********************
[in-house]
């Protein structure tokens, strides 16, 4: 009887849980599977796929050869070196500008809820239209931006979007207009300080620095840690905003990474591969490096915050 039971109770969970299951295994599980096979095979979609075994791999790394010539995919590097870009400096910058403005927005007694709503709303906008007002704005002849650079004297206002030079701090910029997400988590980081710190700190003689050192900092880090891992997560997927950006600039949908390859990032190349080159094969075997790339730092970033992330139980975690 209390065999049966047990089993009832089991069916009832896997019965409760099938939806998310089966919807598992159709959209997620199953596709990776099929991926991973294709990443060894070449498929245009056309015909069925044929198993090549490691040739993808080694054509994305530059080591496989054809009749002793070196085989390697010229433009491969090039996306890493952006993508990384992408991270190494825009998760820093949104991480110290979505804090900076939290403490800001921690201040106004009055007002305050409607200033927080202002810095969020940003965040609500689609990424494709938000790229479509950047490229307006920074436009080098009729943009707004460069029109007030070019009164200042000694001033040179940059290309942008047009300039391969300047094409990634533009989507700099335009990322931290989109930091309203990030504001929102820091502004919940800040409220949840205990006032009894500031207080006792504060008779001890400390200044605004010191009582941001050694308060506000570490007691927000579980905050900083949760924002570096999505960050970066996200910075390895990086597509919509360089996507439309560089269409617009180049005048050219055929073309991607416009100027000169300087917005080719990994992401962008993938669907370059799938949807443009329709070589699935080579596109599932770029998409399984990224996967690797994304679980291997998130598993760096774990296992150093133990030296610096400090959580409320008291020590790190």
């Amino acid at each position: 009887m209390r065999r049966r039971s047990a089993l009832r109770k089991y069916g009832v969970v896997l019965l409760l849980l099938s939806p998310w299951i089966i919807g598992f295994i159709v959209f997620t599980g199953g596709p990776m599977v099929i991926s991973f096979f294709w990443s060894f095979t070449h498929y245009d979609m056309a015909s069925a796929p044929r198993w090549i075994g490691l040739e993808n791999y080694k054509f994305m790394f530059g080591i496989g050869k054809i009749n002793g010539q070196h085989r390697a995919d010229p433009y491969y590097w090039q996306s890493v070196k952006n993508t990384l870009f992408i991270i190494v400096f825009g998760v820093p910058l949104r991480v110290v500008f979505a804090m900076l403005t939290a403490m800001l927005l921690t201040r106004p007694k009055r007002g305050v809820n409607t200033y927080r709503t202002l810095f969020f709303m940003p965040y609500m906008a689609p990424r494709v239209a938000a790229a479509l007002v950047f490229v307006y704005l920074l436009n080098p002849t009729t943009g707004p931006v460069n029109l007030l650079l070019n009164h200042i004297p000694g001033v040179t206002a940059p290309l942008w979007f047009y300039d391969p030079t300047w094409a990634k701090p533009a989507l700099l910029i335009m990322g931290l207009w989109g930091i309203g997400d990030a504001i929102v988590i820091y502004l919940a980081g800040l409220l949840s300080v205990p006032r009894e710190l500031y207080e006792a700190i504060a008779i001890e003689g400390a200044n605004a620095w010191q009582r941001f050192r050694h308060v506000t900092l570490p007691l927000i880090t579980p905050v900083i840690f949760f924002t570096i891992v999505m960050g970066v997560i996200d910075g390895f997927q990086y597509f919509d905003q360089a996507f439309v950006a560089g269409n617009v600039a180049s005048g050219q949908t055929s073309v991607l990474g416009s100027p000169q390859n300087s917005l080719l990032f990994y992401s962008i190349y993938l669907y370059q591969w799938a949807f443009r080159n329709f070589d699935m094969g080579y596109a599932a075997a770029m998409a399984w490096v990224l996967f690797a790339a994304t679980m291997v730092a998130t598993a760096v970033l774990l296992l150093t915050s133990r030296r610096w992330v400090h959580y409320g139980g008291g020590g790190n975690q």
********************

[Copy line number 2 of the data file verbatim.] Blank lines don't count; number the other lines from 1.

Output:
């Protein structure tokens, strides 16, 4: 009887849980599977796929050869070196500008809820239209931006979007207009300080620095840690905003990474591969490096915050 039971109770969970299951295994599980096979095979979609075994791999790394010539995919590097870009400096910058403005927005007694709503709303906008007002704005002849650079004297206002030079701090910029997400988590980081710190700190003689050192900092880090891992997560997927950006600039949908390859990032190349080159094969075997790339730092970033992330139980975690 209390065999049966047990089993009832089991069916009832896997019965409760099938939806998310089966919807598992159709959209997620199953596709990776099929991926991973294709990443060894070449498929245009056309015909069925044929198993090549490691040739993808080694054509994305530059080591496989054809009749002793070196085989390697010229433009491969090039996306890493952006993508990384992408991270190494825009998760820093949104991480110290979505804090900076939290403490800001921690201040106004009055007002305050409607200033927080202002810095969020940003965040609500689609990424494709938000790229479509950047490229307006920074436009080098009729943009707004460069029109007030070019009164200042000694001033040179940059290309942008047009300039391969300047094409990634533009989507700099335009990322931290989109930091309203990030504001929102820091502004919940800040409220949840205990006032009894500031207080006792504060008779001890400390200044605004010191009582941001050694308060506000570490007691927000579980905050900083949760924002570096999505960050970066996200910075390895990086597509919509360089996507439309560089269409617009180049005048050219055929073309991607416009100027000169300087917005080719990994992401962008993938669907370059799938949807443009329709070589699935080579596109599932770029998409399984990224996967690797994304679980291997998130598993760096774990296992150093133990030296610096400090959580409320008291020590790190």